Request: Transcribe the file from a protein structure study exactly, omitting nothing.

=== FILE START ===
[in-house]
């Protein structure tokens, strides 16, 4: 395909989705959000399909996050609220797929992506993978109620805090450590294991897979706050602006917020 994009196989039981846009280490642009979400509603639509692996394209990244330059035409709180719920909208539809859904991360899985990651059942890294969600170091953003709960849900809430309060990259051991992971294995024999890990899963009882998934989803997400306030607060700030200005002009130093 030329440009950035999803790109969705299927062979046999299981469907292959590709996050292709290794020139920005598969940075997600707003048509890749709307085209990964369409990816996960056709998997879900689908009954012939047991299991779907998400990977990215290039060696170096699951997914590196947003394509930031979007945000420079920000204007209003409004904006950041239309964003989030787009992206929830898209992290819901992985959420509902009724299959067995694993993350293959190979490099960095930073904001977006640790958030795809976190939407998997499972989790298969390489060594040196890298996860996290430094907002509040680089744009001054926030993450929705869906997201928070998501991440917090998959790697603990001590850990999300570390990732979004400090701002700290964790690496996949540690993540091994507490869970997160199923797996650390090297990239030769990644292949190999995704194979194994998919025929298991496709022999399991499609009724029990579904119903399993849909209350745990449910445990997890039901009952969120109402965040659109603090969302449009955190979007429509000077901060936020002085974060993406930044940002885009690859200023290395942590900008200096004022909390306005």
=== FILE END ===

[in-house]
């Protein structure tokens, strides 16, 4: 395909989705959000399909996050609220797929992506993978109620805090450590294991897979706050602006917020 994009196989039981846009280490642009979400509603639509692996394209990244330059035409709180719920909208539809859904991360899985990651059942890294969600170091953003709960849900809430309060990259051991992971294995024999890990899963009882998934989803997400306030607060700030200005002009130093 030329440009950035999803790109969705299927062979046999299981469907292959590709996050292709290794020139920005598969940075997600707003048509890749709307085209990964369409990816996960056709998997879900689908009954012939047991299991779907998400990977990215290039060696170096699951997914590196947003394509930031979007945000420079920000204007209003409004904006950041239309964003989030787009992206929830898209992290819901992985959420509902009724299959067995694993993350293959190979490099960095930073904001977006640790958030795809976190939407998997499972989790298969390489060594040196890298996860996290430094907002509040680089744009001054926030993450929705869906997201928070998501991440917090998959790697603990001590850990999300570390990732979004400090701002700290964790690496996949540690993540091994507490869970997160199923797996650390090297990239030769990644292949190999995704194979194994998919025929298991496709022999399991499609009724029990579904119903399993849909209350745990449910445990997890039901009952969120109402965040659109603090969302449009955190979007429509000077901060936020002085974060993406930044940002885009690859200023290395942590900008200096004022909390306005």